NEW YORK, NOV. 16 -- Stocks edged higher on Wall Street today in an advance that was tempered by nagging worries about federal budget negotiations in Washington.

The Dow Jones industrial average of 30 blue-chip stocks, up more than 30 points in the first half hour of trading, finished 14.09 points above Friday's close at 1949.10.

Advancing stocks outnumbered declining issues by 5 to 4 on the New York Stock Exchange, where volume totaled 164.34 million shares, down from 174.92 million on Friday.

Optimism that Congress and the White House would soon agree on a plan to cut the budget deficit had spurred the market to its early gains, but prices retreated steadily from those highs as traders got mixed signals from Washington.

In a speech today to the American Council of Life Insurance, President Reagan repeated his pledge to reach a budget settlement with Congress, while also reaffirming his opposition to tax increases.

His steadfast stance, coupled with mounting opposition to cuts in spending programs under negotiation, left the markets wondering whether a compromise was truly in sight.

Traders said that remarks by Federal Reserve Board vice chairman Manuel Johnson that the Fed "must be in a position to withdraw liquidity if the situation demands it" also hurt stock prices.

In the bond market, prices were mixed in quiet trading with longer maturing government securities rising in value but others showing little change.

The dollar strengthened on foreign exchange markets around the world, moving above 137 yen in New York, from below 136 yen late Friday.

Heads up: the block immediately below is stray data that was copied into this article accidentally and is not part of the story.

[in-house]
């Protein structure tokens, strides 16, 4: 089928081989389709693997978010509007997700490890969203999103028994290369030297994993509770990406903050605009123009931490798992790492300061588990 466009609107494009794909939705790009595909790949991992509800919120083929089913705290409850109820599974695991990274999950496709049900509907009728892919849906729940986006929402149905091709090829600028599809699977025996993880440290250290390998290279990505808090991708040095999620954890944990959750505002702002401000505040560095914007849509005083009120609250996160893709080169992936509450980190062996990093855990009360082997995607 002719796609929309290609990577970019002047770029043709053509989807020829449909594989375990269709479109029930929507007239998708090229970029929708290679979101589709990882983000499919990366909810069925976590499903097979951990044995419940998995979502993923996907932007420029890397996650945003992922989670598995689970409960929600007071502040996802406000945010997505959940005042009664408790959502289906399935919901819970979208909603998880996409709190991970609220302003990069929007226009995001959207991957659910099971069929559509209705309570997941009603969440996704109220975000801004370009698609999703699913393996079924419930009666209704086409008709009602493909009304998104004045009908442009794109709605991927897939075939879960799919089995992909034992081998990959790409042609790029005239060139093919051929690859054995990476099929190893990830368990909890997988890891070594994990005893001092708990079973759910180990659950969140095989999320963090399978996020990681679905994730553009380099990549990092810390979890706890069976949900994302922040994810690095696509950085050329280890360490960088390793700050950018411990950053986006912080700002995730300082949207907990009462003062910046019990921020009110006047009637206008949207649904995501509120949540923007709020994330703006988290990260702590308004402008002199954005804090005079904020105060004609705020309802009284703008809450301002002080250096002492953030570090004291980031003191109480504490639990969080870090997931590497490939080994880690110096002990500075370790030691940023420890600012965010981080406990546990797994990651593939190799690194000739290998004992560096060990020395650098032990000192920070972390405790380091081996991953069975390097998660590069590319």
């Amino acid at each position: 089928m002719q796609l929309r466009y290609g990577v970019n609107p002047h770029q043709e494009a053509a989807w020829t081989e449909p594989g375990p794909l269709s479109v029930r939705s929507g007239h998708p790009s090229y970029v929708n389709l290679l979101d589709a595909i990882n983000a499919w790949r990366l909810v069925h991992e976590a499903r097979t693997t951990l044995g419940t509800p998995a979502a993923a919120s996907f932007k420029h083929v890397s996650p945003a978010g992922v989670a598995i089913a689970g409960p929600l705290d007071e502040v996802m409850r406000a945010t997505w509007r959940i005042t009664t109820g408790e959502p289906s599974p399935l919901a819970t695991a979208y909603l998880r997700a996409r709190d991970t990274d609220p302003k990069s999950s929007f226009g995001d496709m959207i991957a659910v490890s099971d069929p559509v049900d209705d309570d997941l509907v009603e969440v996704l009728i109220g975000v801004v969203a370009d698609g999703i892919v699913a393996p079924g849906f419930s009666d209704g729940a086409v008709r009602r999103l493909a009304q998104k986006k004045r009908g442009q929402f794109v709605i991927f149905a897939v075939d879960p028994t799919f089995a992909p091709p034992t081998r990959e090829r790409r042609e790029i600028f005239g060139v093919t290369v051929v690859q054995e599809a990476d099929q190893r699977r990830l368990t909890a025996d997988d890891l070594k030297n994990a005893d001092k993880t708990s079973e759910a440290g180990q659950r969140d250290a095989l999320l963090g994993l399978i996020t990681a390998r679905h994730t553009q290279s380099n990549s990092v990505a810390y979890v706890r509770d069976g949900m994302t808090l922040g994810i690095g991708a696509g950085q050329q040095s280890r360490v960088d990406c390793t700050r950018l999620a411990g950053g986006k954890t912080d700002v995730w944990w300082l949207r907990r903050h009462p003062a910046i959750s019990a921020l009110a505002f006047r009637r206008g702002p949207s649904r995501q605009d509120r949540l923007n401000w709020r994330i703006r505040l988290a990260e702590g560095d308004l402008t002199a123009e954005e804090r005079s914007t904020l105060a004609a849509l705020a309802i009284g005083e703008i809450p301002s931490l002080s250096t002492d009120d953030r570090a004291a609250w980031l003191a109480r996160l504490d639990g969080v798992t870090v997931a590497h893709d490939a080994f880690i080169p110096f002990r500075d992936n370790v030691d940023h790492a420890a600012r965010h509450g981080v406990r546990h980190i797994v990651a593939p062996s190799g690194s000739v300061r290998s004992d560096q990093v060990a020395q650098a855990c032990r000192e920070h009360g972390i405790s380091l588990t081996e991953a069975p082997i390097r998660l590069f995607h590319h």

The dollar's rebound from record lows last week was enough to push stock prices higher on the Tokyo Stock Exchange. The 225-issue Nikkei Stock Average rose 167.18 points in very light trading, finishing the day at 22,615.43.

Dealers said many major participants stayed away from the Tokyo markets due to caution over the lack of results in the budget talks.

Prices on the London Stock Exchange finished well off their highs of the day. The Financial Times-Stock Exchange 100-share index rose 6.4 points to close at 1,684.7 after gaining more than 50 points earlier in the day.

Elsewhere, stock prices moved higher in Zurich, Brussels, Stockholm, Milan, Paris and Amsterdam, but West German stocks finished mixed in Frankfurt amid doubts that the dollar could hold its recent gains.

Although scars remain from Black Monday, Wall Street traders appeared cautiously optimistic as they began their fifth week of business since the collapse of Oct. 19.